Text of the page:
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RE: Communication of LOCKS and CHANGES

From: Bicking, David (HHoldings, IT) <David.Bicking_at_thehartford.com>
Date: 2007-11-29 21:35:23 CET


> -----Original Message-----
> From: Reedick, Andrew [mailto:jr9445@att.com]
> > -----Original Message-----
> > From: Bicking, David (HHoldings, IT)
> > [mailto:David.Bicking@thehartford.com]
> > Sent: Wednesday, November 28, 2007 2:43 PM
> > To: brucetwilson@toomuchblue.com
> > Cc: Reedick, Andrew; users@subversion.tigris.org
> > Subject: RE: Communication of LOCKS and CHANGES
> >
> >
> > Yep. How does that invalidate the other scenarios when
> user B and C
> > can see when the file they're about to edit is locked?
> Argh! That's the part that is driving me nuts.
> What if B sees the lock, but C doesn't see the lock? (The
> file was locked by A after C's update.)
> B knows not to do any work on the file.
> C merrily hacks away on the file.
> How is that useful? B is happy, but A & C are going to have
> a merging problem. If you're B, then the process succeeded.
> The process has 'failed' for A, C and the team in general.

You're not answering the question. Actually, you did, but not as you
intended. In this case B has less work than the current situation, and
A has the same work as the current situation. That is a somewhat better
outcome than not having lock communication.

> > How are they worse off than the current situation?
> Depends on how you keep score.
> no caching:
> A, B, and C, have to work this weekend to
> resolve the merge. The team loses. The project is late.
> caching:
> B is up. A & C are down. A & C have to work
> this weekend to resolve the merge. B wins. The team loses.
> The project is late.

So instead of 3 people working the weekend (and possibly being paid OT),
2 people are working the weekend, earning less OT.

> or
> B is up. B doesn't care if A & C have to work
> this weekend to resolve the merge. B wins. The team loses.
> B can blame A & C for making the project late.

B can also be chastised by his boss for unprofessional behavior. If the
team loses, they lose no more than they would if nobody knew about the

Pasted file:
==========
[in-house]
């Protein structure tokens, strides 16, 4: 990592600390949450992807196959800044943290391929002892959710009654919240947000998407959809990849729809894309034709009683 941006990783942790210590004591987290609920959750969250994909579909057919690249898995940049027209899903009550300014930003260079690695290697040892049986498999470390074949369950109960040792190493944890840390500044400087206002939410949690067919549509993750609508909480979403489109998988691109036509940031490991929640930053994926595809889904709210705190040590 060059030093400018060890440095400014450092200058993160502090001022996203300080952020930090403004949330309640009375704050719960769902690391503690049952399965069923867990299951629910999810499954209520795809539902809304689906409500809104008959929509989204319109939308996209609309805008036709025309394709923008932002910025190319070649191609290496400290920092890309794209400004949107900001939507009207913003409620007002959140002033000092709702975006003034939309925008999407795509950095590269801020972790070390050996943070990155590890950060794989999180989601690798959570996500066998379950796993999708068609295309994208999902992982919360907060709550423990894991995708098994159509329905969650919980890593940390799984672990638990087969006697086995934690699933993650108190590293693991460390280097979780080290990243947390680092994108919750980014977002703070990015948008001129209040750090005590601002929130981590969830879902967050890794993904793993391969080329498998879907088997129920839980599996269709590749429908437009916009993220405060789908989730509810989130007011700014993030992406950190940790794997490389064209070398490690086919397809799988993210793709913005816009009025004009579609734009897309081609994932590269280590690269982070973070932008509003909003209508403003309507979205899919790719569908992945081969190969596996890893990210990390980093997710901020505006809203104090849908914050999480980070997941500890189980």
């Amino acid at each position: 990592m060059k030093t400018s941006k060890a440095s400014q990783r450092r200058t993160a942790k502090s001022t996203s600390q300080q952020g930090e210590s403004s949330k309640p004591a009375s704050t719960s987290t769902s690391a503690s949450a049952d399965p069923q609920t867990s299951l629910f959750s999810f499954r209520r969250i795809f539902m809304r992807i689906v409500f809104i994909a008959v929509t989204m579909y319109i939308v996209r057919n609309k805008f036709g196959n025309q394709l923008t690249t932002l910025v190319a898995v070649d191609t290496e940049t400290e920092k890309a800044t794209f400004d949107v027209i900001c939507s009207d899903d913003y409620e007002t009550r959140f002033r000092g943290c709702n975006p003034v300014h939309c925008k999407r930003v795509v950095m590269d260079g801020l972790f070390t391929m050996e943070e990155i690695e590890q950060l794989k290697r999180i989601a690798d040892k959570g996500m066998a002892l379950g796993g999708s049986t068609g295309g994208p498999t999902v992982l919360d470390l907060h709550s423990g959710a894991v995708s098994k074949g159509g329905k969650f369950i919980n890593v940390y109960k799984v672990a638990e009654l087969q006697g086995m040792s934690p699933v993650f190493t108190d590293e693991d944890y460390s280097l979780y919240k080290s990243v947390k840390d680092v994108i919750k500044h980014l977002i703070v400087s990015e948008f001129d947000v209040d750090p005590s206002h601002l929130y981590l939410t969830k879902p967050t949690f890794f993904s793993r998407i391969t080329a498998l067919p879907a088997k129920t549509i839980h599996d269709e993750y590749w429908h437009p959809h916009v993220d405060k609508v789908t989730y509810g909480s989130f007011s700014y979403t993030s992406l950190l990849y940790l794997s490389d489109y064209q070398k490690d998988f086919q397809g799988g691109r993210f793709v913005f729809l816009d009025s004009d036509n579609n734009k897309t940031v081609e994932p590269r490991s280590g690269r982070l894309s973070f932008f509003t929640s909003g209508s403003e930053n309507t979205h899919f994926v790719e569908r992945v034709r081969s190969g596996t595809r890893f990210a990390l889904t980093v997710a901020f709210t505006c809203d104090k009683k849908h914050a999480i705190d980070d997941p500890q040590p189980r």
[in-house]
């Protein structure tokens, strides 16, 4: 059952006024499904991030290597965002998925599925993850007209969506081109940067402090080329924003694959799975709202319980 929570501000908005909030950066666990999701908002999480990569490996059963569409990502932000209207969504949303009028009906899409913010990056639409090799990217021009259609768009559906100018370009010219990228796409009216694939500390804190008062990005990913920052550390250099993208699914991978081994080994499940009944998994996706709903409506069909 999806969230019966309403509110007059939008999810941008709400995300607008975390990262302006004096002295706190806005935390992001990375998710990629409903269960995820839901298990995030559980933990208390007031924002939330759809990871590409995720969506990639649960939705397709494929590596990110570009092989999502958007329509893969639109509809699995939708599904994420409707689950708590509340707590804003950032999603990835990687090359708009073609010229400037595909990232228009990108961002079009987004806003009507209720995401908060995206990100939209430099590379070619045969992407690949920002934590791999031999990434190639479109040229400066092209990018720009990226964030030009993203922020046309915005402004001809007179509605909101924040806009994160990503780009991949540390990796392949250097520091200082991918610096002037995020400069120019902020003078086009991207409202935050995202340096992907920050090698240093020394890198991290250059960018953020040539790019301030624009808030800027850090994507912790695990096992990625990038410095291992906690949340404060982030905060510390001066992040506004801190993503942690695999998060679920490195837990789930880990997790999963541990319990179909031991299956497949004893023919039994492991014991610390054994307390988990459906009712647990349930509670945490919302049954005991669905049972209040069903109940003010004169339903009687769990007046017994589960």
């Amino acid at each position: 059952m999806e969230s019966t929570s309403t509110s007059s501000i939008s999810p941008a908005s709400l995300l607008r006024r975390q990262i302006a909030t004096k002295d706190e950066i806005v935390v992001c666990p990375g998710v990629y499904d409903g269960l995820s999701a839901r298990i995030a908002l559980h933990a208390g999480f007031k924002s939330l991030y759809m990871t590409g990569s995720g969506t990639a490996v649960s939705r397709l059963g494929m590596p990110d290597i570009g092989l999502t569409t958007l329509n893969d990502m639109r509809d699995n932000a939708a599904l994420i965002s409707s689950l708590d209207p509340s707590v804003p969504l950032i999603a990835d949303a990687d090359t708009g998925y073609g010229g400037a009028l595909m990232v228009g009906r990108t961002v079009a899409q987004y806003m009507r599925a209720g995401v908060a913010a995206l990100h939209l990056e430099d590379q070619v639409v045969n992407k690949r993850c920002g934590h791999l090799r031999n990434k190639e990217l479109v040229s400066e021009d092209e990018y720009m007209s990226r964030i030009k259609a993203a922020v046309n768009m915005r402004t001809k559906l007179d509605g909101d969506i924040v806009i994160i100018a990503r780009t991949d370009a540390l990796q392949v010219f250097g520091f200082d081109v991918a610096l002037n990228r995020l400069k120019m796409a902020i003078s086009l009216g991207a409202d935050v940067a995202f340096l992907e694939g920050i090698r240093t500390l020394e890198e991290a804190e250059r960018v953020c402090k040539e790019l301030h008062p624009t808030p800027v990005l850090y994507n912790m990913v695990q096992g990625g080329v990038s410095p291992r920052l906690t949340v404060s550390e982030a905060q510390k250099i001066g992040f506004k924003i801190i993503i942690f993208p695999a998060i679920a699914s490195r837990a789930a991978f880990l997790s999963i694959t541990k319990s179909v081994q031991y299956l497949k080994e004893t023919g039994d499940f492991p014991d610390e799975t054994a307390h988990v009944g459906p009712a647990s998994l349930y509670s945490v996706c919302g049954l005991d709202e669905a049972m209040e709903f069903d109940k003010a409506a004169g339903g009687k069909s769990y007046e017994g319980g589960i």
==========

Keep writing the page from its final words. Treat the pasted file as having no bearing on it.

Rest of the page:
> The need to lock implies that coordination is needed by the team.
> Letting luck determine who gets to be A, B, and C doesn't
> make for much of team.

So lets have everybody lose? Not only is the scenario unlikely, but I
never even implied this feature could or should replace normal healthy
team dynamics.

> So when is caching useful?
> - If there are dozens of locked files, caching would
> make it easier to avoid working on them. This assumes that
> people won't be locking additional files, which means the
> files are agreed on in advance to be locked (so everyone can
> run update at the same time.) But then why not slap
> 'needs-lock' on the files instead?

For large numbers of files, a branch should be used. That's a humongous
change. This scenario shouldn't happen.

> - Courtesy locking. You lock the file to encourage
> people to work on other files until you're done. If they
> have no other work, then you accept that they will merge.
> You accept that merging may still have to be done if someone
> hasn't run update since you placed the lock.

That pretty much sums up the family scenarios I had in mind.

> This implies two levels of locking. Hard
> locks: major changes, binary files. Soft locks: I'm making
> signficant changes, so please don't force a merge unless you
> have to or want to.

Almost. The definition of "major change" in that statement would be a
restructure of an individual file, which would fall in the Soft lock
category for me. Truly major changes belong on a task branch anyway
because there will be considerable testing. At this point, the team is
accepting a future complicated merge.

> The case of locking when making major changes doesn't benefit
> from cached info or even from 'svn lock.'

If it is a "soft major change", I disagree. If it is a task-branch
candidate major change, I agree.

> The case of non-mergable files is only solved by 'needs-lock'.
Agreed, and not relevant to this debate.

> So aside from 'courtesy locking' or being as lucky as B,
> where's the benefit?

First, those are worthy benefits.

Knowing what's going on as of the last update is beneficial, whether you
believe it or not. If I want a lock because I don't want to deal with a
complex merge, doesn't it make sense to give the other developer(s) a
heads up so they might avoid it too? Am I going to spam them when this
happens? I know two of my teammates who don't even see my email for
hours after I send it (read receipt is useful that way).

If I'm assigned to one feature, and two other people are assigned to
other features that happen to use the class I'm updating, it is very
possible they might need to make minor changes to it for their tasks.
Further, I submit that it should not be necessary for individuals to
send out team-wide emails every time they want to lock a file "just in
case" someone else decides to modify it. Frankly, it isn't worth my
time. Why not let them discover it through SVN?

I'm neither talking about an earth-shattering, world-changing benefit,
nor a massively complicated and interface-breaking enhancement. I just
want to see what's already there.

David Bicking
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Received on Thu Nov 29 21:36:09 2007

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